What is the new data telling us today in Colorado?
To see areas more at risk for default, I focused on the amount of mortgages (dollar value) where borrowers were refinance from a conventional mortgage to an FHA mortgage as this is a leading indicator of possible financial duress. Below are the top ten cities
What do these locations have in common?
Below is a map of the top ten. All of them except one is a suburban or exurban location. The one intown location is a gentrifying area of Denver that is priced considerably less than the median home price.
How big is the problem across the country?
Based on historical data, FHA loans default at considerably higher rates than conventional mortgages. This leads us to the next question, how big on an issue is this. If I assume the last two years are most at risk due to the amount of negative equity, the defaults will start adding up quickly. Below is a quick analysis, based on actual loan volumes originated by the FHA in 2019 and 2020 (assume Q3/4 2020 follows 19 patterns on originations)
|2020 Q3||39||* assumed same volume as 19|
|2020 Q4||59||* assumed same volume as 20|
Between 200 and 500k loans will likely go into foreclosure starting in March of 2021 (or later depending on the foreclosure moratoriums). Based on current default projections and the lack of equity in the last two years in many of these properties, I would expect that rate to be around 50 billion dollars in properties that would go into foreclosure and ultimately have to be sold.
The million-dollar question is how well will the markets absorb thousands of new distressed properties. In places like Denver, Colorado with very low inventory and continued demand, the market will likely not hiccup much. But, in places like Detroit, the absorption will be much more difficult and lead to substantial market declines. Regardless of the location, 50 billion dollars of foreclosures is a large number that will have to be dealt with by the federal government.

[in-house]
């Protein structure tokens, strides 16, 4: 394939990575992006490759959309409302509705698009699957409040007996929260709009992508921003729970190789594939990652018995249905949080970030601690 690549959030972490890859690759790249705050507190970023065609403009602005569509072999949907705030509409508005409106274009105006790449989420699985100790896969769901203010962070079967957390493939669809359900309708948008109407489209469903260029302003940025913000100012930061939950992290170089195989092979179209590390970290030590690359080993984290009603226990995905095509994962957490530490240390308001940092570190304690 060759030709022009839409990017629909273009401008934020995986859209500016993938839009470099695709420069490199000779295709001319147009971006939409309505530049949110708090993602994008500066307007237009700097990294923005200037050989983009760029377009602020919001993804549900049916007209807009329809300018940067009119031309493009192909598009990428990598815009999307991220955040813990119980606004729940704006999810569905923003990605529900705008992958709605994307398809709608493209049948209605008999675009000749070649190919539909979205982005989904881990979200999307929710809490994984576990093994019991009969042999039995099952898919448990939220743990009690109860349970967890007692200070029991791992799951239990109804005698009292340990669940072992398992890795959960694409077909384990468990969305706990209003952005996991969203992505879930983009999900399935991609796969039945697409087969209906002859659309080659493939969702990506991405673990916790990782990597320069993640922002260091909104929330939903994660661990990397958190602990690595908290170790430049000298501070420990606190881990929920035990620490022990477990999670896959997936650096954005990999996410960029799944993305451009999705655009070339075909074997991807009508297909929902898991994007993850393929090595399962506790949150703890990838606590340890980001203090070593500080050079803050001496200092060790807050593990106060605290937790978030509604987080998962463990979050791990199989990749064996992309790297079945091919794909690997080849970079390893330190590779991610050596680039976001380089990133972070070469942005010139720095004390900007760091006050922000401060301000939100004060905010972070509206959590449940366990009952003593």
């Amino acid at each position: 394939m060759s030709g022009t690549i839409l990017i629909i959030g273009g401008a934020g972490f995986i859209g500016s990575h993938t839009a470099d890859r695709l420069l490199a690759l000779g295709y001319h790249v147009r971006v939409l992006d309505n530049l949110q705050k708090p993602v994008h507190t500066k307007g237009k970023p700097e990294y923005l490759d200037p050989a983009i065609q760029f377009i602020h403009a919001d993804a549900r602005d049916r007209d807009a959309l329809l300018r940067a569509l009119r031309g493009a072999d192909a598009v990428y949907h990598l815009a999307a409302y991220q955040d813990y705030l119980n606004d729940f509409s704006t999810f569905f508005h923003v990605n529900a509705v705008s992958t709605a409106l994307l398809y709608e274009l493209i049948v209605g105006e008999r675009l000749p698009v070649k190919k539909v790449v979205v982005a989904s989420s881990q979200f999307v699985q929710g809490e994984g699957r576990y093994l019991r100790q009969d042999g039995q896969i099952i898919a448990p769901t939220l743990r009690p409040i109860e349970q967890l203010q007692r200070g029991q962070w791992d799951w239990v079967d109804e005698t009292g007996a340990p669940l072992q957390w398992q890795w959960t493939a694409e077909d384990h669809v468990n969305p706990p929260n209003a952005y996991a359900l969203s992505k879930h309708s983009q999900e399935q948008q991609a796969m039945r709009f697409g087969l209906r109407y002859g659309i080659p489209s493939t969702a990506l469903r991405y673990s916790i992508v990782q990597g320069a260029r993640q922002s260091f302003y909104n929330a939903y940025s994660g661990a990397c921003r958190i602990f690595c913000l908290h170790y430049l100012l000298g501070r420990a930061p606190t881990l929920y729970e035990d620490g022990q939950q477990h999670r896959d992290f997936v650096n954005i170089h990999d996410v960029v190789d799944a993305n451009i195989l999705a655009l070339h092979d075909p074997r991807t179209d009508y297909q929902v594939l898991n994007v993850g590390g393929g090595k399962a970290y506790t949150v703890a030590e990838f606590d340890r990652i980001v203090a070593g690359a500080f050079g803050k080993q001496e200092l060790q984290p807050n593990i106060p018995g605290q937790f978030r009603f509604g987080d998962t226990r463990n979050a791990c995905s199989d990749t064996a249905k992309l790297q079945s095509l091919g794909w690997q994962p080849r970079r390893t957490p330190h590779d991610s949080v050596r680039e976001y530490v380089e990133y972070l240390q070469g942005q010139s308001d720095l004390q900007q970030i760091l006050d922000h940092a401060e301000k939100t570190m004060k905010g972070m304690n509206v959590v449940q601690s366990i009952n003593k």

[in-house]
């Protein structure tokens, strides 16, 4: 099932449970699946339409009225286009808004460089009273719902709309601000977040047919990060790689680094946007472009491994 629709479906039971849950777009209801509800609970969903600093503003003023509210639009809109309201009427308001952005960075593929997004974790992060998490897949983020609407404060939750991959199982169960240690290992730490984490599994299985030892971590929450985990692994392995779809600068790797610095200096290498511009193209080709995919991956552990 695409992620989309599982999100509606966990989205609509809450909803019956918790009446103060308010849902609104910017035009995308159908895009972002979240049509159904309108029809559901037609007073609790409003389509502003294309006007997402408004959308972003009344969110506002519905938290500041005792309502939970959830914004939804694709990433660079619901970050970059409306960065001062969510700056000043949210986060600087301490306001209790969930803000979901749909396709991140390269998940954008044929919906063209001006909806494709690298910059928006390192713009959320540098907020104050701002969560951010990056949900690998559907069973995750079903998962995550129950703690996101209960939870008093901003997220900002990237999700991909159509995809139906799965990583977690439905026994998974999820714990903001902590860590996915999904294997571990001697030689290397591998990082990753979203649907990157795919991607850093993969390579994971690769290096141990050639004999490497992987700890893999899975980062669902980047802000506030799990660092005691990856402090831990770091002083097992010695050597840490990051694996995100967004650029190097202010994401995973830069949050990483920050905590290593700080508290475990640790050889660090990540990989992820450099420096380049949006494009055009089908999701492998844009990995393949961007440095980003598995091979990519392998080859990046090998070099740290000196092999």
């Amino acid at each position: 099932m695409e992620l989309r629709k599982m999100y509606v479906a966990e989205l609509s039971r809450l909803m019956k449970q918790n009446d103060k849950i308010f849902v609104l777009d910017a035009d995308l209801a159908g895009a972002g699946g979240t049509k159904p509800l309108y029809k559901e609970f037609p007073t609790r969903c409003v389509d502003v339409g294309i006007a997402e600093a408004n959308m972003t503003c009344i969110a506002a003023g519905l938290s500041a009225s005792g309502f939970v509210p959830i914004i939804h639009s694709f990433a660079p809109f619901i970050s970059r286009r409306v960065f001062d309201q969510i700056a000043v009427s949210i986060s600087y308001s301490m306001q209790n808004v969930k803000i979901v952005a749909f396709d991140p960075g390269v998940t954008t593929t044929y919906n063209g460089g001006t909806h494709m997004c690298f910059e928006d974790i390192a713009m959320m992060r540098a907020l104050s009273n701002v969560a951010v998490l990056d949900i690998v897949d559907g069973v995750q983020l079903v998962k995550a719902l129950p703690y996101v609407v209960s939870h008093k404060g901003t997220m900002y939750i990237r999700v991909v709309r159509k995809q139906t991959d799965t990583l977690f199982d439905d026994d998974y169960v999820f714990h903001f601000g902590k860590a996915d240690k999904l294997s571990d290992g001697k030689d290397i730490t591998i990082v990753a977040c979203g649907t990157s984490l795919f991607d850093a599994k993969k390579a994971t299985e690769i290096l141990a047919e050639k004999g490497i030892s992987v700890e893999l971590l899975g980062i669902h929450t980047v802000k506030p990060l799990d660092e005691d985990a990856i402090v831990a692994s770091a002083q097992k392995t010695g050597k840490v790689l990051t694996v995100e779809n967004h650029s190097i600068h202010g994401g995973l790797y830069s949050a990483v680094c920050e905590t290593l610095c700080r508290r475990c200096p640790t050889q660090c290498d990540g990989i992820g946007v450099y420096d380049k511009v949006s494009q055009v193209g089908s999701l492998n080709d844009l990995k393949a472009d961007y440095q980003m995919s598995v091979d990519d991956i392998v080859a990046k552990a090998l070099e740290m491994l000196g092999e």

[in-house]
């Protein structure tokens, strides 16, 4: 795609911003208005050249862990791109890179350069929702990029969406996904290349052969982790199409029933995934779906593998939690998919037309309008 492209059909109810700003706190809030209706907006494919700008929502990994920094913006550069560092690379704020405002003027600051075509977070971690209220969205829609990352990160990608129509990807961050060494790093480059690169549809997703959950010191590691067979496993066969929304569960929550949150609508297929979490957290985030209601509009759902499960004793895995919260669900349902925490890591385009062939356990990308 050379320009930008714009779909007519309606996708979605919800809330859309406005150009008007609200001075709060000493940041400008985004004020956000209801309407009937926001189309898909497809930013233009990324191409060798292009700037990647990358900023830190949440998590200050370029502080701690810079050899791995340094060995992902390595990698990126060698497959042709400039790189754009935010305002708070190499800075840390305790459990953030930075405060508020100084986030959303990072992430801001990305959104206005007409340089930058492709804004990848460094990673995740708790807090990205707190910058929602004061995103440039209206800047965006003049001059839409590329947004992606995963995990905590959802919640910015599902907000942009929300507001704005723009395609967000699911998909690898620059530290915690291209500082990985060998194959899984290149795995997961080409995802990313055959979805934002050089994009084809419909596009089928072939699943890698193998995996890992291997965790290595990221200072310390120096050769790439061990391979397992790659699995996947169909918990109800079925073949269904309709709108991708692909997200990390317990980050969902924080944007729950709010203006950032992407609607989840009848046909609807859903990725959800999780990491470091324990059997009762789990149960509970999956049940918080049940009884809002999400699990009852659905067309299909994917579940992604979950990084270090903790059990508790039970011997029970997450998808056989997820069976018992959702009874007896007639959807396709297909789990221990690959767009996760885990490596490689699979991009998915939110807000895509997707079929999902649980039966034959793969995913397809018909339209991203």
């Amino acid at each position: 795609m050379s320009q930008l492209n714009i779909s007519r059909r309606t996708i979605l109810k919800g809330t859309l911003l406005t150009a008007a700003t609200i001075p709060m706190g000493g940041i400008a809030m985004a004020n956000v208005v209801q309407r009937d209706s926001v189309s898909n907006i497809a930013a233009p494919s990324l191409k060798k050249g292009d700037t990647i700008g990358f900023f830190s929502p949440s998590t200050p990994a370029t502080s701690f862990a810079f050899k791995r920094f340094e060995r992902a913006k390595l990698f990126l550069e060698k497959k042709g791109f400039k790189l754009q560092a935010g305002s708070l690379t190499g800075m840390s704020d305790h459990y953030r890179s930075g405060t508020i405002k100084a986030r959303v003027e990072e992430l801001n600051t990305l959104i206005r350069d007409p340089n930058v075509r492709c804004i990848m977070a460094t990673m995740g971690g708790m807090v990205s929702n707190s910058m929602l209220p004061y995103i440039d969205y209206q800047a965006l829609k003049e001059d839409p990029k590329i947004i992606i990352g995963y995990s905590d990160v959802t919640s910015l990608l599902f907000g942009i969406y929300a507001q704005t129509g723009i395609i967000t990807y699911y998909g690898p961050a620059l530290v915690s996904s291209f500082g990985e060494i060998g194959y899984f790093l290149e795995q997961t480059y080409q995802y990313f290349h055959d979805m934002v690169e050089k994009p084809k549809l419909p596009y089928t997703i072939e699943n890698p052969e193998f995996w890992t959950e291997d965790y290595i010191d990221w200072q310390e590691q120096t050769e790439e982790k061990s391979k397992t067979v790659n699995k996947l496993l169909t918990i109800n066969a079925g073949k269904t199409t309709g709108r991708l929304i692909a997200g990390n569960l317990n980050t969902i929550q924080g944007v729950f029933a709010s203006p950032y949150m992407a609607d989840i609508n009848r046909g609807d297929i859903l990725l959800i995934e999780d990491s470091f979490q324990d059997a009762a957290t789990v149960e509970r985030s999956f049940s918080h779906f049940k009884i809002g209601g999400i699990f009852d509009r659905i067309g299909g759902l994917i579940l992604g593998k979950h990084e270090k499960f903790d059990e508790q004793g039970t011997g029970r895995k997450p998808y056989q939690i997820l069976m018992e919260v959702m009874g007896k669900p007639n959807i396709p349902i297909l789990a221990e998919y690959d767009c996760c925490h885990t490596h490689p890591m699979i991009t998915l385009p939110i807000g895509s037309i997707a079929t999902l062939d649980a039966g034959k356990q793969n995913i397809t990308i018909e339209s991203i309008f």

Unfortunately, I have yet to see any government officials (regardless of political party) release a back of the napkin calculation of the problem coming in March nor are there any prospective solutions other than to try to kick the can down the road and hope for the best.
Mid 2021 is going to be a reckoning for the economy and real estate as eventually the piper must be paid. Look for the foreclosures to start ticking up especially in the 10 cities highlighted above.
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Written by Glen Weinberg, COO/ VP Fairview Commercial Lending. Glen has been published as an expert in hard money lending, real estate valuation, financing, and various other real estate topics in Bloomberg, Businessweek ,the Colorado Real Estate Journal, National Association of Realtors Magazine, The Real Deal real estate news, the CO Biz Magazine, The Denver Post, The Scotsman mortgage broker guide, Mortgage Professional America and various other national publications.